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Open Gov: Civic Participation in Taiwan

Despite not being recognized as an official OGP plan, Taiwan maintains world recognition in Open Government.

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By Laura Tamia Ortiz. Published: July 2021.

Taiwan launched its First Open Parliament National Action Plan in 2020 and has launched its first Open Government National Action Plan in 2021, which has 19 commitments in five areas: improving transparency, enhancing civic participation, increasing dialogue between genders and ethnic groups, implement transparent policies and eliminate money laundering, as part of the efforts to strengthen the governance of the nation and it is valid until 2024.

It is a relevant milestone as the country has consolidated these strategies regardless of its political context, a government interested in generating action plans of this type is good news for its citizens, even if international organizations do not recognize it. Non-recognition, however, could limit its scope since, for example, the OGP Independent Review Mechanism (IRM) will not carry out the review process they usually perform. When searching on OGP’s website, Taiwan does not appear as a member of the Alliance - it is not -, nor are any of the plans reflected there. This contrasts with Taiwan’s acknowledgment of OGP and its active participation in the different events of this organization, such as the Open Government week, in which the progress of Taiwan in Open Government Innovation and the fight against corruption was presented.

Whether recognized or not, Taiwan has been applying an innovative governance model for years, which seeks to bring institutions closer to citizens through technological tools in order to create a more participatory and open administration. A clear example of this is the appointment of Audrey Tang, hacktivist, as Digital Minister; the multiple advances in the use of technological tools to improve the lives of its citizens (here you will find a compilation of updated news related to this topic) and her commitment to open data.

Public Participation Platforms

Also noteworthy are the multiple platforms that the government has to receive citizen proposals, exchange comments and vote on initiatives, with different levels of openness of information and participation for the construction of public policies, the most relevant are:

  • Join: It is a platform for participation in public policies, launched in 2015 as a regular channel for citizens to participate in public affairs, allowing citizens to debate and give advice on political issues during the development and implementation phase of public policies. The online platform consists of four sections: “Talk,” a political debate section for citizens to question the government about the formulation of policies; “Monitor,” a section where the public can keep track of significant government policies and programs; “Propose,” a section of proposals that invites citizens to submit new political ideas; “Contact,” a comment section in which the public can send emails directly to the heads of government agencies. Through this platform, and thanks to a citizen initiative that received massive support, it was possible to legalize the online sale of menstrual cups in the country, which was prohibited before 2017 due to the State’s restrictions.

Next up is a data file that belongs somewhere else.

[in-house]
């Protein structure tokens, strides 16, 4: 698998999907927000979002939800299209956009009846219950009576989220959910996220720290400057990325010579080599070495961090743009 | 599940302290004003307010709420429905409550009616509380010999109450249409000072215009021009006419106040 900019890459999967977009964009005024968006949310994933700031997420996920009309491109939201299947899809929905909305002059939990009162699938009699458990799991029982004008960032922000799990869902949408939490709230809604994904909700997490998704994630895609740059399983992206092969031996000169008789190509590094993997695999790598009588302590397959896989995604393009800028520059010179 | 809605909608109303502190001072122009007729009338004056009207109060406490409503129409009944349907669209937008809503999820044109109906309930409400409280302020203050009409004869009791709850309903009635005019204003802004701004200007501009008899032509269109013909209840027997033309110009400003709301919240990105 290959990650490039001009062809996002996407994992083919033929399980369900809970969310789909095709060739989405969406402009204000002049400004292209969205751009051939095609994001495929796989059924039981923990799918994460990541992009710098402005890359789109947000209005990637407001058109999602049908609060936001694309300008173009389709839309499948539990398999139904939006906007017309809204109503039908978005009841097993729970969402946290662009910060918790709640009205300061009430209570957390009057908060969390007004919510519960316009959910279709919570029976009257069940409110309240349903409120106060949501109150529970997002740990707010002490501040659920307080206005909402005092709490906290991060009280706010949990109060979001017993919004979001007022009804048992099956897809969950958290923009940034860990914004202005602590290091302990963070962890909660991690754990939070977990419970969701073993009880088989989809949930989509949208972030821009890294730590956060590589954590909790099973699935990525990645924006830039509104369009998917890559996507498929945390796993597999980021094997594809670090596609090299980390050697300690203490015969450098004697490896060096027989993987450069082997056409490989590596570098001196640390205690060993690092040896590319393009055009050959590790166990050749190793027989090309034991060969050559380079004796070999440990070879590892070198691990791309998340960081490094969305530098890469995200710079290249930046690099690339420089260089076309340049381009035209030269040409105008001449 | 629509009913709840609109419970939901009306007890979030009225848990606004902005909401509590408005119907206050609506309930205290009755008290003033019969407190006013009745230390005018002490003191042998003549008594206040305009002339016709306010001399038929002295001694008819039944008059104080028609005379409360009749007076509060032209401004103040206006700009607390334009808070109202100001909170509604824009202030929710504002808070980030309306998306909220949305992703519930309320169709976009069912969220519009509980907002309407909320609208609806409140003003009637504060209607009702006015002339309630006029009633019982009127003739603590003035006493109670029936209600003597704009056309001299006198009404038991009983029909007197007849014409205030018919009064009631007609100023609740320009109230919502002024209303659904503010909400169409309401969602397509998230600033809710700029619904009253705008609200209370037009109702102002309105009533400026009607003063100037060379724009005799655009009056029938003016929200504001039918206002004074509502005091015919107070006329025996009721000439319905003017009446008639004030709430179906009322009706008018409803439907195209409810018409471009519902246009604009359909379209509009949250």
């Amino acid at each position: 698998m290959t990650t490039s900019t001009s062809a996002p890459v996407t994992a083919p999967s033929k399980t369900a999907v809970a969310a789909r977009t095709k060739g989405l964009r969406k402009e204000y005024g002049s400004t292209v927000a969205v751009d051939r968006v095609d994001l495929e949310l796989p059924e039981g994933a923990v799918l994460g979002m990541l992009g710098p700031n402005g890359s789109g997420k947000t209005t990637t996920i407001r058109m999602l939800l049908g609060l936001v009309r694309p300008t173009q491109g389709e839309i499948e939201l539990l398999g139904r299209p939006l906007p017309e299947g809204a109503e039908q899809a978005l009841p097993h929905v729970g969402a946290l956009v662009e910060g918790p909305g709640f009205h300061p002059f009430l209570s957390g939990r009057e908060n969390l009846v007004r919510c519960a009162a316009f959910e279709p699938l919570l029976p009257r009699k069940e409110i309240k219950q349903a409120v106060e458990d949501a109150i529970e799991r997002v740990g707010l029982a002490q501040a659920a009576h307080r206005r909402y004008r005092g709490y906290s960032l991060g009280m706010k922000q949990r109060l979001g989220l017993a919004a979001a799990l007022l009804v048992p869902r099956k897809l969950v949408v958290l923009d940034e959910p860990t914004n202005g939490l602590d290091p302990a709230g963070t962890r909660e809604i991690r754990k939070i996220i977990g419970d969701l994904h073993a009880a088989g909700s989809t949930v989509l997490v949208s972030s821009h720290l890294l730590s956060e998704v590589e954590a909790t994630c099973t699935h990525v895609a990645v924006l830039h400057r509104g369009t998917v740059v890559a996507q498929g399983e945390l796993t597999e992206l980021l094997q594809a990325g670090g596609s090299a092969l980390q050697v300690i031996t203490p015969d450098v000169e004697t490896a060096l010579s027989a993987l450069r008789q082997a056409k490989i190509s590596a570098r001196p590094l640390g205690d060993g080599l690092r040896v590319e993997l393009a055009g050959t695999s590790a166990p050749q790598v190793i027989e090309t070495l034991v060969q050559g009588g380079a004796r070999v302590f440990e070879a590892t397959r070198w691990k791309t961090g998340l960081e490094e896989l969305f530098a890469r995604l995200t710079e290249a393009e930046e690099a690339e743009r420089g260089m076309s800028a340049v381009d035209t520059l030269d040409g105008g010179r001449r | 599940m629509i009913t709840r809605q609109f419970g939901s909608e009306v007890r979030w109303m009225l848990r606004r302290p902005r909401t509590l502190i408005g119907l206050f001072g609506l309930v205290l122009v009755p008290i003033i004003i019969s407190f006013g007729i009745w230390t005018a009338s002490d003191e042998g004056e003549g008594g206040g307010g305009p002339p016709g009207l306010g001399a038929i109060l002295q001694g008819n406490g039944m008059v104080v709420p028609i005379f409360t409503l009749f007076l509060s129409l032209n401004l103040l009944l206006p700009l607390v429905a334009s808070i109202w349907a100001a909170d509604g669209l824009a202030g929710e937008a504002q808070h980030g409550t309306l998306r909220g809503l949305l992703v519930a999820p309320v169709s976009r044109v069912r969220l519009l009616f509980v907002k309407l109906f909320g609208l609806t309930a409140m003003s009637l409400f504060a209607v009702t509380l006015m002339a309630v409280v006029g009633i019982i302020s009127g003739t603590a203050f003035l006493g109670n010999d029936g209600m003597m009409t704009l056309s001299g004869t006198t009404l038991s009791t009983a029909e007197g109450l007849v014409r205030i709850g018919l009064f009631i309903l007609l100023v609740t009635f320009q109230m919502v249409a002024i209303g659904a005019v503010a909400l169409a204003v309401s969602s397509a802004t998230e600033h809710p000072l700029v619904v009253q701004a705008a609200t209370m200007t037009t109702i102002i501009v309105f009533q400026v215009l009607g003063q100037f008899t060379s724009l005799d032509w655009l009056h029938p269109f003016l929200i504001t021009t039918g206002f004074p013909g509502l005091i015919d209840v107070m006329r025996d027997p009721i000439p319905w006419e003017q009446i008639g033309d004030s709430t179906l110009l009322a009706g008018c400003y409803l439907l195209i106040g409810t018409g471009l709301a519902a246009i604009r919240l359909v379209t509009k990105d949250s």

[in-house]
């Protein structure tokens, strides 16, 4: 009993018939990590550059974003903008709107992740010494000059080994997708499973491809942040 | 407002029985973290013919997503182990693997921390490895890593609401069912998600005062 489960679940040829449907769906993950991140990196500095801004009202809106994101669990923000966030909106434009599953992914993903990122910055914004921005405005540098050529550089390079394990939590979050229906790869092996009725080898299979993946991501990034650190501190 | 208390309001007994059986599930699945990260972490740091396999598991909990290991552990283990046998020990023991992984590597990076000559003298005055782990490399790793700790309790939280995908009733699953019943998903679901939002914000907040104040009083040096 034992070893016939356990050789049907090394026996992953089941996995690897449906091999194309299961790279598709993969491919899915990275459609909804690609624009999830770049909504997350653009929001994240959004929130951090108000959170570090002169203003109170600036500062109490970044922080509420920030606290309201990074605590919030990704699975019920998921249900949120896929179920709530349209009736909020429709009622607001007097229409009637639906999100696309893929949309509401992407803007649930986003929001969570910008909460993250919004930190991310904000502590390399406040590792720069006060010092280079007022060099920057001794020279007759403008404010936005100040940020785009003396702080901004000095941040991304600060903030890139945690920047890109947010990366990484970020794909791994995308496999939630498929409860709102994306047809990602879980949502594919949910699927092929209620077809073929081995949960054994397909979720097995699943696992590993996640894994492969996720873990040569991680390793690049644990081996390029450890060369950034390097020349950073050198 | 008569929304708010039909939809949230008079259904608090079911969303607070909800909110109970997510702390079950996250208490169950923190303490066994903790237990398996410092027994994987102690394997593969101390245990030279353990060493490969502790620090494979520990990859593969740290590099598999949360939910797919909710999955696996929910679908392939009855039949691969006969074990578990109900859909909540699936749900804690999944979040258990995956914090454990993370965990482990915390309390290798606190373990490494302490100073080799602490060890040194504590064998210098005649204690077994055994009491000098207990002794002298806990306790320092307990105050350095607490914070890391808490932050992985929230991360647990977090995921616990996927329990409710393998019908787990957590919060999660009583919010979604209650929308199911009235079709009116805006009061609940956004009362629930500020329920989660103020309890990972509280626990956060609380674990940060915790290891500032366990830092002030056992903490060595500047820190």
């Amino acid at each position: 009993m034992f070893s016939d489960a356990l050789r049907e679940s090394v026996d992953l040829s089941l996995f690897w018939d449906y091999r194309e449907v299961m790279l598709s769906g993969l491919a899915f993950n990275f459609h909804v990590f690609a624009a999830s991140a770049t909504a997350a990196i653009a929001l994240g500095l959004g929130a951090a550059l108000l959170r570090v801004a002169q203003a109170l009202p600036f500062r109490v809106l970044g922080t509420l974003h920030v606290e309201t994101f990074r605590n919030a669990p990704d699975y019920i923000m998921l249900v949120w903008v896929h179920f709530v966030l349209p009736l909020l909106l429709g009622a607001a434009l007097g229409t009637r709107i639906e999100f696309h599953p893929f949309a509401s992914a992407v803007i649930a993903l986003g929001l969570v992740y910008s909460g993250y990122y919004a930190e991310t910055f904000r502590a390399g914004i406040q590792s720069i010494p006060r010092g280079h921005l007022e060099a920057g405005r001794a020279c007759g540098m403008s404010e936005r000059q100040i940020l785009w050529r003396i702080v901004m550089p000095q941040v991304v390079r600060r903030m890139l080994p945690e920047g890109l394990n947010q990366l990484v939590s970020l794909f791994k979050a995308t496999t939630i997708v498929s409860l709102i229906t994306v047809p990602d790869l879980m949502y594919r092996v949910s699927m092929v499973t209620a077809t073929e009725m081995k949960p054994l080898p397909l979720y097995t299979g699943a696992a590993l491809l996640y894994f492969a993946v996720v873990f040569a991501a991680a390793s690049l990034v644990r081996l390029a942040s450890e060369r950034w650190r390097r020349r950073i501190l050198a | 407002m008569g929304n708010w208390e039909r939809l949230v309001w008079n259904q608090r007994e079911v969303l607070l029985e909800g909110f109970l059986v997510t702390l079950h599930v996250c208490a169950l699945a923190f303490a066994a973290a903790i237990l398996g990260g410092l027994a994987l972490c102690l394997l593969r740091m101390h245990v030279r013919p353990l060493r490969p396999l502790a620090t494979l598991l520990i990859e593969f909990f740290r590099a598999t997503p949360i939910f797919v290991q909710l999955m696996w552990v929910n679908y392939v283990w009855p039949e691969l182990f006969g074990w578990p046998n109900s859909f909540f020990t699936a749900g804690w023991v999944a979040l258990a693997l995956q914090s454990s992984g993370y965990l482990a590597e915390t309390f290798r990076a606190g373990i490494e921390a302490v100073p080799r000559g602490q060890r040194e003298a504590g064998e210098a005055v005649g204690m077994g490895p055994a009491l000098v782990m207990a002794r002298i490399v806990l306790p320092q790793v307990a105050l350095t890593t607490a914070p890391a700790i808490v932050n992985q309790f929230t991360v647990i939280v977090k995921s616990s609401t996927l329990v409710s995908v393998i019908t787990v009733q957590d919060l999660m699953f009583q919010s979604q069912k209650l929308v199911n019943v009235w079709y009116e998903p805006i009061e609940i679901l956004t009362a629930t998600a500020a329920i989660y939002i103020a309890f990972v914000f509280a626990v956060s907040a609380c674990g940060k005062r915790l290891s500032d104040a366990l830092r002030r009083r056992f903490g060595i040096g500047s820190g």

• vTaiwan: is a platform to discuss how to formulate or modify laws and ordinances by exchanging considerations and opinions between the public sector and stakeholders. Through this platform, for example, a new regulation has been achieved for Uber, which considers citizen contributions obtained through the tool.
  • g0v: emerged in 2012 as an open-source community made up of developers and hacktivists who, instead of asking the authorities for solutions, proposed to offer them through open-source tools that enable a non-hierarchical conception of power. Every two years, they hold Hackathons that bring together more than a hundred participants committed to civic projects that they design based on their interests and abilities. Note: here, you can see the long version of Datasketch founder’s presentation at the g0v conference on Big Small Data to solve social problems.
  • iVoting: It is a digital referendum system linked to the local administration of Taipei. Proposals can be made by both citizens and the government, although their approval requires thousands of signatures and the procedure is complicated, so the number of initiatives approved through this tool is meager, and the same government typically proposes the solutions to the vote. The most prominent case, which evidenced the limitation of this tool, was the revision of the declaration of Shezidao, part of one of the districts of Taipei, as a “restricted development zone,” which made construction in that place prohibited or very limited, so that the buildings that already existed were practically in ruins. The economic development of this area of ​​the city was almost non-existent. The government proposed three solutions and two moments for online and face-to-face voting. In the first moment residents chose their preferred solution, and in the second, a vote was held open to all citizens of Taipei. This process was controversial because citizens were not allowed to make proposals or express their opinion, they were only invited to vote. Even though an initiative won and its development began, citizen participation was meager, and trust in the process was questioned.


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